There were two separate problems affecting availability of the Akismet API today.
The first was a network configuration problem that caused some servers to be unresponsive. Some users may have noticed problems during a 15 minute window starting around 12.30pm PST.
The second was caused by some spurious code that was inadvertently deployed to our production servers. The majority of API calls resulted in an invalid response for a 30 minute period starting around 11.00pm PST.
We apologize for the inconvenience. We’re investigating both incidents closely and putting new measures in place to prevent similar incidents from happening again.
Every month, over nine million websites use Akismet to stop spam.
The vast majority of those nine million sites are personal sites that get to use Akismet for free. But for the rest, we ask companies and people that make significant income from their sites to pay for Akismet. Many of these company sites and blogs are built by third-party developers or designers.
We want to help developers to encourage their customers to reduce spam. So we’re launching a Partner Program that rewards developers when their clients sign up for an Akismet subscription.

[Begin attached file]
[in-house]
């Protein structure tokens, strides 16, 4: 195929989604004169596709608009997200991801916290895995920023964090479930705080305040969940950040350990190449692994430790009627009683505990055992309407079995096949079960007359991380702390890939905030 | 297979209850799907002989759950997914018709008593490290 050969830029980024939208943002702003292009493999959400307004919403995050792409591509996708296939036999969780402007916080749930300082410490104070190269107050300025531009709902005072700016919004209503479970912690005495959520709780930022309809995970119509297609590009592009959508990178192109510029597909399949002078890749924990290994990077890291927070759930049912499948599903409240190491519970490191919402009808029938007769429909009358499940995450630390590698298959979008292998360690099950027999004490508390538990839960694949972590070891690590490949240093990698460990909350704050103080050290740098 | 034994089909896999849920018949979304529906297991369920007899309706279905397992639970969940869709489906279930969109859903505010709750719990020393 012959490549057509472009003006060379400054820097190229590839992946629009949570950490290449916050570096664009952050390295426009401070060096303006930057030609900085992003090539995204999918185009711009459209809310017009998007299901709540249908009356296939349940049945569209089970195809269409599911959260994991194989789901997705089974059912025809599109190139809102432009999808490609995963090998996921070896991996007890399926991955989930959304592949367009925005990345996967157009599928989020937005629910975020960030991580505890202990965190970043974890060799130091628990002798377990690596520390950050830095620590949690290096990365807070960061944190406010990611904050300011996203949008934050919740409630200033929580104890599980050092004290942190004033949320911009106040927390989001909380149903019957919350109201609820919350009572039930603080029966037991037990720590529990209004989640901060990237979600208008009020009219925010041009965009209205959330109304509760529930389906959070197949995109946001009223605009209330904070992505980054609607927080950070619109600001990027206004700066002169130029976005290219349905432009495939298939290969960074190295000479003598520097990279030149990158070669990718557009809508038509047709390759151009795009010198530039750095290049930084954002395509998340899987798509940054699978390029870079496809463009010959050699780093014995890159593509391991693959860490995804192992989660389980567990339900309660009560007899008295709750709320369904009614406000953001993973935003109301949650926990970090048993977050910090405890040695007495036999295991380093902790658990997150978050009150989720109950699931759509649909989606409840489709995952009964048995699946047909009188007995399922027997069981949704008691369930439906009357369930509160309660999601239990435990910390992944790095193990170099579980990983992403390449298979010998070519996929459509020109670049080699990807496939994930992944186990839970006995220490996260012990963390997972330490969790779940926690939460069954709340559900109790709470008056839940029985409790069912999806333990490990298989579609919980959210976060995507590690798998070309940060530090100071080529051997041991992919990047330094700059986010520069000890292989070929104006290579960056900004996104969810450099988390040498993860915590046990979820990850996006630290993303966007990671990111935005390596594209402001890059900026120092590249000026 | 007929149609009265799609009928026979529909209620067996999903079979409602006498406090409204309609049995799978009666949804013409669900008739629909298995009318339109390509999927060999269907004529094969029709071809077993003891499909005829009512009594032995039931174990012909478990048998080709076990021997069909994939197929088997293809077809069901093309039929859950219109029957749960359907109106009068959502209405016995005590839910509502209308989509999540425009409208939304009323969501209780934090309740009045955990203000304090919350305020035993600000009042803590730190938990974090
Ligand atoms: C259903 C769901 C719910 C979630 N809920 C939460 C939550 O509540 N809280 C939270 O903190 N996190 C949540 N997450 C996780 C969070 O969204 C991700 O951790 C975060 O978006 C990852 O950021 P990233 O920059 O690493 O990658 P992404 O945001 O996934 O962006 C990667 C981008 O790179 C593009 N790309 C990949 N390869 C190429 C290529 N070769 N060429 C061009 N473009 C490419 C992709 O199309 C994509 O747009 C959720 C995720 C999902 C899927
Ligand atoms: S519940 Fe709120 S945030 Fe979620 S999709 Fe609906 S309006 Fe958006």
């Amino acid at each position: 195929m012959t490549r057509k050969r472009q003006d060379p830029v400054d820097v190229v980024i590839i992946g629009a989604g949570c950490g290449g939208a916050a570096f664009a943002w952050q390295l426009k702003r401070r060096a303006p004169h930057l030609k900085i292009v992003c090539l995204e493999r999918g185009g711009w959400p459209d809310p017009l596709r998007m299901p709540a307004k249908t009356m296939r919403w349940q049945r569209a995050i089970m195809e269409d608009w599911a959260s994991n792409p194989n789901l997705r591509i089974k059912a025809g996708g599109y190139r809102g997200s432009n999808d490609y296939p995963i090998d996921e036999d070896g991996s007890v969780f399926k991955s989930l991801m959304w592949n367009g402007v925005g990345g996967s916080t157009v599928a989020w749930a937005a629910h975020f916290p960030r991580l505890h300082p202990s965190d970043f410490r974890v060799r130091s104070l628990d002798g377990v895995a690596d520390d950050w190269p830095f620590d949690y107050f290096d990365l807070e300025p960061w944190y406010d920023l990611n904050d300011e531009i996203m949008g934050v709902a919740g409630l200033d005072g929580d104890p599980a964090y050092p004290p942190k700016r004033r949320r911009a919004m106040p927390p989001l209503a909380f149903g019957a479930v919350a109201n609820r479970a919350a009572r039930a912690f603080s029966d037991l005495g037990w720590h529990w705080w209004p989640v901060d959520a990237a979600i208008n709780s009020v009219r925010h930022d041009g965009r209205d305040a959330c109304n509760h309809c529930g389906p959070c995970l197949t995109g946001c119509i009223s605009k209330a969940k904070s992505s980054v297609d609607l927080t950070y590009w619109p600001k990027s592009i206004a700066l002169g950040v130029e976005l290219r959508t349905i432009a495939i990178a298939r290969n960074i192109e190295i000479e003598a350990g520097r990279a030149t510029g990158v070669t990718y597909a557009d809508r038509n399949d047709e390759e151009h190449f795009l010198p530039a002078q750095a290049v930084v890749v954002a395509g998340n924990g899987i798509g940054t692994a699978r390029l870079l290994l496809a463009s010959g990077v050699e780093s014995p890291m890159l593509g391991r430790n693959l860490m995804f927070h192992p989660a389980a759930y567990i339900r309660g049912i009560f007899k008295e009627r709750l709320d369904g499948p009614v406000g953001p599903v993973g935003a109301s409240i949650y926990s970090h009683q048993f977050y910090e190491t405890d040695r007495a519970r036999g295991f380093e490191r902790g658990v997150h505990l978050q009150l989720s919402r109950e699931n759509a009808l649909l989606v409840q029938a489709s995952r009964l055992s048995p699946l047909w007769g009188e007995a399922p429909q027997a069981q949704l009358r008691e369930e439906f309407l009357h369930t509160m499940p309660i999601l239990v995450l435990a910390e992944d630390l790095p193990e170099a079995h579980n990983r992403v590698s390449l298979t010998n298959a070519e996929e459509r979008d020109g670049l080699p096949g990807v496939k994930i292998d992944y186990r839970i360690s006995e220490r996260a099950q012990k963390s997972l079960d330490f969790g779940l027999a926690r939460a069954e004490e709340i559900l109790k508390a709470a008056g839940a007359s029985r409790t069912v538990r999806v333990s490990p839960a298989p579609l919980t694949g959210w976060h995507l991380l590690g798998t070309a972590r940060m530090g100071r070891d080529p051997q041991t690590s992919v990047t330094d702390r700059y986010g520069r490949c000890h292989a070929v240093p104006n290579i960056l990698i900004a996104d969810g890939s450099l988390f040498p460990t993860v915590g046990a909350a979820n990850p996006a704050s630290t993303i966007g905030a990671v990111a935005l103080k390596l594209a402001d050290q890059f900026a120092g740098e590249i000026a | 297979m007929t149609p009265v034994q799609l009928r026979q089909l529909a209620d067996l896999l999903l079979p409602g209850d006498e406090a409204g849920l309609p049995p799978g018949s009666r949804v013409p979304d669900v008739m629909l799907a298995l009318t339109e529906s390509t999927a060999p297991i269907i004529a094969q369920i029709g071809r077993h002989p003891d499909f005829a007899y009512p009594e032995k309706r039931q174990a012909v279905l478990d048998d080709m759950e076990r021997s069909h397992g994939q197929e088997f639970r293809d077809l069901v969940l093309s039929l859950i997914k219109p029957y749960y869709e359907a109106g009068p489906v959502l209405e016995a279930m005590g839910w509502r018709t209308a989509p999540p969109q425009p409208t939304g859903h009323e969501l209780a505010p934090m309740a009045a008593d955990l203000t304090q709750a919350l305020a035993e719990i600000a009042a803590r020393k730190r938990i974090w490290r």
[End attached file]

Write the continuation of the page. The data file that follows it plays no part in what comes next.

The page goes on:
The Partner Program is currently by application only: if you’re interested you’ll find more information and an application form at akismet.com/partners.
The biggest gathering of WordPress users and developers takes place each year at WordCamp San Francisco. At this year’s three-day event, I gave a short presentation on the history of spam. Here’s the video:
Earlier this year we decided to add an option for individuals to be able to contribute to the running costs of Akismet. We believe that it’s really important that personal bloggers continue to have access to Akismet for free. But, for those that really value Akismet’s spam filtering, we wanted to provide a way to pay something.
So we added a ‘pay what you want’ option to free accounts on the signup page. While the overwhelming majority of people still choose a free account, we’ve seen a good number of people opt to pay, too.
We decided that the easiest way for users to pay something would be to use a slider. From day one this had a smiley face to the right of it. When you move the slider, the smiley changes based on how much you choose to pay. While we’ve tested a lot of things related to our pricing, we’d never tested the effect of the smiley face by itself, until now…
Of those users that chose to pay, here’s how the payments break down:
$6 – 20%
$12 – 13%
$18 – 4%
$24 – 33%
$30 – 7%
$36 – 19%
$40 – 2%
$48 – 2%
$6 – 25%
$12 – 33%
$18 – 10%
$30 – 5%
$36 – 27%
Can you spot the huge difference between the two?
It turns out, the $24 mark is the last smiling face position before switching to a slight frown ($18).
Looks like a simple frowning face can get people to double their payment from $12 to $24. We found this data super interesting, what do you think?